GAO Issues Long-Awaited Report on Patient Matching

Original story posted on: January 21, 2019

The report cites the need for more work by providers.

The Government Accountability Office (GAO) report on patient matching dropped last Wednesday. The industry had been waiting for the report since the 2016 passage of the 21st Century Cures Act, which included a provision for the GAO to report on the Office of the National Coordinator’s (ONC’s) patient record matching policies and related activities. 

The report concluded that more work is needed to ensure that patient health records are consistently and accurately matched. The GAO interviewed a total of 37 stakeholders, including ONC officials, provider and industry associations, representatives from physician practices, hospitals, health systems, health information exchanges (HIEs), and information technology vendors. 

The interviewed parties reported the following challenges:

  • Inaccurate, incomplete, or inconsistently formatted demographic information (i.e. patient first name, last name, middle name, date of birth, address, cell phone contact, etc.)
  • Patients’ records don’t always contain correct information, and health information technology systems and providers use different formats for key information such as names that contain hyphens.

These findings are very well-known to those who manage the master patient index in their healthcare facilities. Most health information management (HIM) professionals struggle daily with the management and resolution of these data discrepancies.

Stakeholders relayed that more could be done to improve patient matching, identifying several suggestions:

  • Establishing common standards for demographic data
  • Developing a data set to test the accuracy of matching methods
  • Sharing best practices and other resources
  • Implementing a national unique patient identifier
  • Developing a public-private collaboration effort
  • Instituting an ONC requirement of demographic data standards as part of the electronic health record (EHR) certification process; others suggested ONC facilitate the voluntary adoption of such standards

Finally, the report noted that many stakeholders emphasized that no single effort would solve the challenge of patient matching. This is an important finding since patient matching is not a one-and-done, technology-only solution. The people, processes, and technology approach used by many healthcare organizations incorporates staff education and training, daily maintenance of the master patient index by a data integrity team, and ensuring that the technology used to sometimes auto-match records are monitored for quality.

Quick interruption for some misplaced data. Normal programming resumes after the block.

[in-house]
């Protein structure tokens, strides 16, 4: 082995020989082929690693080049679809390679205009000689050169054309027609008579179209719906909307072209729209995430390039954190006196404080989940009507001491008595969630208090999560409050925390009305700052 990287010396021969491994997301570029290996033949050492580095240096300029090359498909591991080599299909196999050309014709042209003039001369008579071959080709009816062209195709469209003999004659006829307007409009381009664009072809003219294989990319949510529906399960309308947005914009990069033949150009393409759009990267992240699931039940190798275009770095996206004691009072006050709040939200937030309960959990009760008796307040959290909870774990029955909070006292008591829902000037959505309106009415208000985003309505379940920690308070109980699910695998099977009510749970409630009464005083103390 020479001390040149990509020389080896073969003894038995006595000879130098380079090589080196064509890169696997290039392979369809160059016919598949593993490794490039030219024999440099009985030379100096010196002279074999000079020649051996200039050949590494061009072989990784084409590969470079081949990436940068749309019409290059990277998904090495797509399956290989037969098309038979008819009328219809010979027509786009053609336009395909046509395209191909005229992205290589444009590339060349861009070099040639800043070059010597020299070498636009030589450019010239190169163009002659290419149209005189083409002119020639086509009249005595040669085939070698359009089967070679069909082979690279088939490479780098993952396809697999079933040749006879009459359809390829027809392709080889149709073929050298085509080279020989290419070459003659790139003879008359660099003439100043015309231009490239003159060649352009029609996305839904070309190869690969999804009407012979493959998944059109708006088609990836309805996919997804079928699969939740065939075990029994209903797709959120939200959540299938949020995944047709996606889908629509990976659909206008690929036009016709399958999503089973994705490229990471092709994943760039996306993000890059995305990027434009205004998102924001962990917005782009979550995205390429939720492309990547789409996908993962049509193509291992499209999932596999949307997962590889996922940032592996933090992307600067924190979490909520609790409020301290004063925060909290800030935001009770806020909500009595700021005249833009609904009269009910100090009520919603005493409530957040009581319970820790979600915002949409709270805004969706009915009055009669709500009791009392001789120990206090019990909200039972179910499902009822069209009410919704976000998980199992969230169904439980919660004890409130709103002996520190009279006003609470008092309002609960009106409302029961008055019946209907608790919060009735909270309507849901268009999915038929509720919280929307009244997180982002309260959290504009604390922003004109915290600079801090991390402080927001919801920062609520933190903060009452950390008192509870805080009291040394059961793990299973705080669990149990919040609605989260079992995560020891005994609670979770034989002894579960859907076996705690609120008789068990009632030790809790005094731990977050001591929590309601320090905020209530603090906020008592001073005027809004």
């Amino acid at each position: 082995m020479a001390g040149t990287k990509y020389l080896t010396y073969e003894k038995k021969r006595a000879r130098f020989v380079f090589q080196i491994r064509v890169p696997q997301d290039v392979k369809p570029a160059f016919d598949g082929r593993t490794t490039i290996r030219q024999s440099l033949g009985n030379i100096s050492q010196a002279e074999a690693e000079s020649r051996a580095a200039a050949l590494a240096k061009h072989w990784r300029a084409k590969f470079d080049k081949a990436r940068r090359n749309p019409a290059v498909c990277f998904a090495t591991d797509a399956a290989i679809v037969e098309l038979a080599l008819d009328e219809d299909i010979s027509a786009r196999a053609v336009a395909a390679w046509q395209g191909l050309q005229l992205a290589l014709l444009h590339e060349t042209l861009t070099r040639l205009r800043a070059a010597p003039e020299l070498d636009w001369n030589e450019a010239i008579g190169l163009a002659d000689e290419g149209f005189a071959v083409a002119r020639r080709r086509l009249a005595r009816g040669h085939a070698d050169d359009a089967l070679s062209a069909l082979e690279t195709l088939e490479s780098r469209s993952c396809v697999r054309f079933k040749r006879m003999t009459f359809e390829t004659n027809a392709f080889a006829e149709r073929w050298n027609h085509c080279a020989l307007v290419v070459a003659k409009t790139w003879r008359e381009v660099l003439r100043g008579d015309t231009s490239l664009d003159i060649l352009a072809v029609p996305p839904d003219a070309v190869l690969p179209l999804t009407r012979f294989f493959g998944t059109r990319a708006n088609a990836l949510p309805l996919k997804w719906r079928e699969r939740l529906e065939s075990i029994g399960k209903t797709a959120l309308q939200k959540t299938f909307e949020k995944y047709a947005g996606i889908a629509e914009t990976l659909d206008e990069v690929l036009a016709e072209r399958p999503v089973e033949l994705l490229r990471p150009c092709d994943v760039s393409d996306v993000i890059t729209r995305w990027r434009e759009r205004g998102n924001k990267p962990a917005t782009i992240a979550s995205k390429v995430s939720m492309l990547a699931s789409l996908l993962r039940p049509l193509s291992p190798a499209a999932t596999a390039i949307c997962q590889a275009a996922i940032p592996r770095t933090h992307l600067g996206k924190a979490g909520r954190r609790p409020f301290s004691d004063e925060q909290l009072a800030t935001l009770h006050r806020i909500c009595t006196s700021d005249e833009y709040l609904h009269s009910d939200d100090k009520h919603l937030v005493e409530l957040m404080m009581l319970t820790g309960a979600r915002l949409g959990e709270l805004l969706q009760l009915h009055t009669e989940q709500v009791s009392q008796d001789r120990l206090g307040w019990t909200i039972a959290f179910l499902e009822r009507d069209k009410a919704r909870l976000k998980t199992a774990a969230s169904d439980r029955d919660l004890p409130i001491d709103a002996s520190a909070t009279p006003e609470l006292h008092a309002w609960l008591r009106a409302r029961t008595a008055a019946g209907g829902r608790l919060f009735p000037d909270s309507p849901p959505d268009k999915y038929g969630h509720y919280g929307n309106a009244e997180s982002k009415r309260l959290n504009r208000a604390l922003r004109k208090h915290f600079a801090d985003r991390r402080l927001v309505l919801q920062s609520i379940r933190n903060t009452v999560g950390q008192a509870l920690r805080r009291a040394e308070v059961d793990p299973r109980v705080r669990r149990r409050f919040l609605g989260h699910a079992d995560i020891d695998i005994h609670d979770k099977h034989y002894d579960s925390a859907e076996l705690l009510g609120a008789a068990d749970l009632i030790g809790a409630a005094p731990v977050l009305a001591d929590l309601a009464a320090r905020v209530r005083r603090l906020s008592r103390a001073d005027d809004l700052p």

The healthcare industry has long recognized the need for accurate patient matching. As our systems become larger through mergers and acquisitions, technology disruption, and ingesting data from multiple sources, the patient’s demographic data will grow in complexity without data standards.

Program Note:

Listen to Julie Dooling report this story today on Talk Ten Tuesday, 10 a.m. Eastern. 

Comment on this article

Julie A. Dooling, MSHI, RHIA, CHDA, FAHIMA

Julie A. Dooling, MSHI, RHIA, CHDA, FAHIMA, is a director of HIM Practice Excellent for AHIMA.

Latest from Julie A. Dooling, MSHI, RHIA, CHDA, FAHIMA

Related Stories

  • Song of a Story-Teller: Patient-Focused Coding
    Have we lost the art of telling the patient's story? Coming off of two weeks of health information management (HIM) conferences and listening to presentations on incorrectly reporting combination codes and the importance of coded data for quality and data…
  • Are HIM Coding Professionals Qualified to Query for Clinical Validity? Part III
    Progress has been noted on this issue since first reported last July by ICD10monitor. Since the last Talk Ten Tuesday’s segment in August 2018 about whether HIM Coding Professionals are qualified to query for clinical validity, I am happy to…
  • The Role of HIM Professionals in the Revenue Cycle Part V
    How to enhance edits to achieve clean claims. The effective use of edits within a healthcare organization’s billing system may permit such organizations to not only identify documentation, billing, and coding issues to address, but also facilitate achieving an improved…